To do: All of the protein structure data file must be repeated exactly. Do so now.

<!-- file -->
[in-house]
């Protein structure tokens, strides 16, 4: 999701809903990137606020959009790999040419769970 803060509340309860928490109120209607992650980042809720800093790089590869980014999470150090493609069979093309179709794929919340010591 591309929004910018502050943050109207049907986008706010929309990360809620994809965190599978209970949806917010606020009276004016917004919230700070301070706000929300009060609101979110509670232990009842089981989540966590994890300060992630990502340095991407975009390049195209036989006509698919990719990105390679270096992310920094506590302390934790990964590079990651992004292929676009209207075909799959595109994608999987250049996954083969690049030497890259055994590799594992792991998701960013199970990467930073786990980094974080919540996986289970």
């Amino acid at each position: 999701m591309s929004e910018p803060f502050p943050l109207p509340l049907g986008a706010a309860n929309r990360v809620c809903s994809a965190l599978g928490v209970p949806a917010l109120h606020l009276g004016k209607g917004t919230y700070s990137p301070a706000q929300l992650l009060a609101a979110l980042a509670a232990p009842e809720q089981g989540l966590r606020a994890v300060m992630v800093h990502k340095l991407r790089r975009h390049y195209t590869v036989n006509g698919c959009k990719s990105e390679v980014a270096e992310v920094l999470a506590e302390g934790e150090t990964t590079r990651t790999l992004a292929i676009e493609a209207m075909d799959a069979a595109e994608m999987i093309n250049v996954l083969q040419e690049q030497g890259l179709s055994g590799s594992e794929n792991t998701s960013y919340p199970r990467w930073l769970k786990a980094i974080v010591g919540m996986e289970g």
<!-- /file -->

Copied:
[in-house]
């Protein structure tokens, strides 16, 4: 999701809903990137606020959009790999040419769970 803060509340309860928490109120209607992650980042809720800093790089590869980014999470150090493609069979093309179709794929919340010591 591309929004910018502050943050109207049907986008706010929309990360809620994809965190599978209970949806917010606020009276004016917004919230700070301070706000929300009060609101979110509670232990009842089981989540966590994890300060992630990502340095991407975009390049195209036989006509698919990719990105390679270096992310920094506590302390934790990964590079990651992004292929676009209207075909799959595109994608999987250049996954083969690049030497890259055994590799594992792991998701960013199970990467930073786990980094974080919540996986289970």
């Amino acid at each position: 999701m591309s929004e910018p803060f502050p943050l109207p509340l049907g986008a706010a309860n929309r990360v809620c809903s994809a965190l599978g928490v209970p949806a917010l109120h606020l009276g004016k209607g917004t919230y700070s990137p301070a706000q929300l992650l009060a609101a979110l980042a509670a232990p009842e809720q089981g989540l966590r606020a994890v300060m992630v800093h990502k340095l991407r790089r975009h390049y195209t590869v036989n006509g698919c959009k990719s990105e390679v980014a270096e992310v920094l999470a506590e302390g934790e150090t990964t590079r990651t790999l992004a292929i676009e493609a209207m075909d799959a069979a595109e994608m999987i093309n250049v996954l083969q040419e690049q030497g890259l179709s055994g590799s594992e794929n792991t998701s960013y919340p199970r990467w930073l769970k786990a980094i974080v010591g919540m996986e289970g």